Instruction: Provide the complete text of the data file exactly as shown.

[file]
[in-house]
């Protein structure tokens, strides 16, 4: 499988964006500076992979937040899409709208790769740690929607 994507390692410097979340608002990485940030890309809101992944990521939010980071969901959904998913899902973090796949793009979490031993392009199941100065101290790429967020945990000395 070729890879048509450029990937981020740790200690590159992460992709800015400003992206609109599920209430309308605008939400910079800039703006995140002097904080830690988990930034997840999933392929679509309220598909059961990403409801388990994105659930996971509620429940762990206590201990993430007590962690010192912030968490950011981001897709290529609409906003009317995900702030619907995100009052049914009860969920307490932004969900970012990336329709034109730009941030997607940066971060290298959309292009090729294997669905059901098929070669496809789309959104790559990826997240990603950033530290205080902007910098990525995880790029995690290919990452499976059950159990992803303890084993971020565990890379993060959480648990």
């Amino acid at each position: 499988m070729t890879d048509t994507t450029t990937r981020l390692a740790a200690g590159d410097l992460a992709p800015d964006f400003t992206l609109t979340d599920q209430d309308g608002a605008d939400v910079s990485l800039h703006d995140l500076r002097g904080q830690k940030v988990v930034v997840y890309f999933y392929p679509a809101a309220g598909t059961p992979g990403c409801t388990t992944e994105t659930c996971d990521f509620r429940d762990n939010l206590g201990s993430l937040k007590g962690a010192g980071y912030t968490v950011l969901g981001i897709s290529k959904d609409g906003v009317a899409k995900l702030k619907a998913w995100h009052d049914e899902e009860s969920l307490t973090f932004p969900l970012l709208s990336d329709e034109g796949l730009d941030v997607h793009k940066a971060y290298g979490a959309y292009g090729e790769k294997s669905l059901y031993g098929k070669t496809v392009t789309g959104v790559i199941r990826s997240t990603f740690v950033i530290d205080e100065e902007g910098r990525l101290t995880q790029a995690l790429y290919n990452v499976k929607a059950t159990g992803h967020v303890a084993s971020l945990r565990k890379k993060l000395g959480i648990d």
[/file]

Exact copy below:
[in-house]
């Protein structure tokens, strides 16, 4: 499988964006500076992979937040899409709208790769740690929607 994507390692410097979340608002990485940030890309809101992944990521939010980071969901959904998913899902973090796949793009979490031993392009199941100065101290790429967020945990000395 070729890879048509450029990937981020740790200690590159992460992709800015400003992206609109599920209430309308605008939400910079800039703006995140002097904080830690988990930034997840999933392929679509309220598909059961990403409801388990994105659930996971509620429940762990206590201990993430007590962690010192912030968490950011981001897709290529609409906003009317995900702030619907995100009052049914009860969920307490932004969900970012990336329709034109730009941030997607940066971060290298959309292009090729294997669905059901098929070669496809789309959104790559990826997240990603950033530290205080902007910098990525995880790029995690290919990452499976059950159990992803303890084993971020565990890379993060959480648990």
């Amino acid at each position: 499988m070729t890879d048509t994507t450029t990937r981020l390692a740790a200690g590159d410097l992460a992709p800015d964006f400003t992206l609109t979340d599920q209430d309308g608002a605008d939400v910079s990485l800039h703006d995140l500076r002097g904080q830690k940030v988990v930034v997840y890309f999933y392929p679509a809101a309220g598909t059961p992979g990403c409801t388990t992944e994105t659930c996971d990521f509620r429940d762990n939010l206590g201990s993430l937040k007590g962690a010192g980071y912030t968490v950011l969901g981001i897709s290529k959904d609409g906003v009317a899409k995900l702030k619907a998913w995100h009052d049914e899902e009860s969920l307490t973090f932004p969900l970012l709208s990336d329709e034109g796949l730009d941030v997607h793009k940066a971060y290298g979490a959309y292009g090729e790769k294997s669905l059901y031993g098929k070669t496809v392009t789309g959104v790559i199941r990826s997240t990603f740690v950033i530290d205080e100065e902007g910098r990525l101290t995880q790029a995690l790429y290919n990452v499976k929607a059950t159990g992803h967020v303890a084993s971020l945990r565990k890379k993060l000395g959480i648990d």